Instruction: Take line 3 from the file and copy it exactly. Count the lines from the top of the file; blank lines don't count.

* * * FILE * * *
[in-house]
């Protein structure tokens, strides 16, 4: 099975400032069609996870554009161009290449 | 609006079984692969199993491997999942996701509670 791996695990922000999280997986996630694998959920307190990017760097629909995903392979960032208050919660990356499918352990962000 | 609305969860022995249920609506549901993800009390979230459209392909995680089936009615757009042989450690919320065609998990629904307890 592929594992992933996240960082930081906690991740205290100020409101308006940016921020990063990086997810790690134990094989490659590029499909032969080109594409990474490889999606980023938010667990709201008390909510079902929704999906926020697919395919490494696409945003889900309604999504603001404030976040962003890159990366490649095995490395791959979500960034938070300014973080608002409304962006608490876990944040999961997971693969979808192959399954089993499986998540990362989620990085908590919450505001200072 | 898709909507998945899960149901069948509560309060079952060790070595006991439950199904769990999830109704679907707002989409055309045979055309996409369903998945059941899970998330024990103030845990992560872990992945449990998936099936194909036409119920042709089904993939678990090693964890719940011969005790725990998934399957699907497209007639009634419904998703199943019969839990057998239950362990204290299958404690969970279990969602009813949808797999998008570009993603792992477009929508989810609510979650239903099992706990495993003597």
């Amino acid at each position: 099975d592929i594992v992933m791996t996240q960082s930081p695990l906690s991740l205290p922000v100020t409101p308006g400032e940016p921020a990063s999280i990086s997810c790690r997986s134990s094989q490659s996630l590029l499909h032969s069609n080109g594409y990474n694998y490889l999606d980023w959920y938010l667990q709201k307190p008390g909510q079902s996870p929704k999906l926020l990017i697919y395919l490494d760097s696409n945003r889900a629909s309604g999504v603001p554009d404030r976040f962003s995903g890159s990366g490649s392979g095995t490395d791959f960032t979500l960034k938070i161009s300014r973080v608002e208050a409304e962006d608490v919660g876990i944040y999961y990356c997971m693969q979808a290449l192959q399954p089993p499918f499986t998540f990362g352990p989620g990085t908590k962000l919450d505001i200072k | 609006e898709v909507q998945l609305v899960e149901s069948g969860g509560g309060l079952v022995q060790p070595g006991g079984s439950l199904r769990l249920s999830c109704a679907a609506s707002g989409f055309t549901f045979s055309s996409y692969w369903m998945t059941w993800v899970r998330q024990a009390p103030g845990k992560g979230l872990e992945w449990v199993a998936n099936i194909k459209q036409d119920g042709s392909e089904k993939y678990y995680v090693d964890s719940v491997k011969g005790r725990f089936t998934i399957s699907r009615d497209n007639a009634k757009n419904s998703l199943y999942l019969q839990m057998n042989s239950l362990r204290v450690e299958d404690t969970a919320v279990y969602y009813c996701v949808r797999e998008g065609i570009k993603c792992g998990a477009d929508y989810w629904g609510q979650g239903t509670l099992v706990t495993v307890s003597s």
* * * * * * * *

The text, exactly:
């Amino acid at each position: 099975d592929i594992v992933m791996t996240q960082s930081p695990l906690s991740l205290p922000v100020t409101p308006g400032e940016p921020a990063s999280i990086s997810c790690r997986s134990s094989q490659s996630l590029l499909h032969s069609n080109g594409y990474n694998y490889l999606d980023w959920y938010l667990q709201k307190p008390g909510q079902s996870p929704k999906l926020l990017i697919y395919l490494d760097s696409n945003r889900a629909s309604g999504v603001p554009d404030r976040f962003s995903g890159s990366g490649s392979g095995t490395d791959f960032t979500l960034k938070i161009s300014r973080v608002e208050a409304e962006d608490v919660g876990i944040y999961y990356c997971m693969q979808a290449l192959q399954p089993p499918f499986t998540f990362g352990p989620g990085t908590k962000l919450d505001i200072k | 609006e898709v909507q998945l609305v899960e149901s069948g969860g509560g309060l079952v022995q060790p070595g006991g079984s439950l199904r769990l249920s999830c109704a679907a609506s707002g989409f055309t549901f045979s055309s996409y692969w369903m998945t059941w993800v899970r998330q024990a009390p103030g845990k992560g979230l872990e992945w449990v199993a998936n099936i194909k459209q036409d119920g042709s392909e089904k993939y678990y995680v090693d964890s719940v491997k011969g005790r725990f089936t998934i399957s699907r009615d497209n007639a009634k757009n419904s998703l199943y999942l019969q839990m057998n042989s239950l362990r204290v450690e299958d404690t969970a919320v279990y969602y009813c996701v949808r797999e998008g065609i570009k993603c792992g998990a477009d929508y989810w629904g609510q979650g239903t509670l099992v706990t495993v307890s003597s």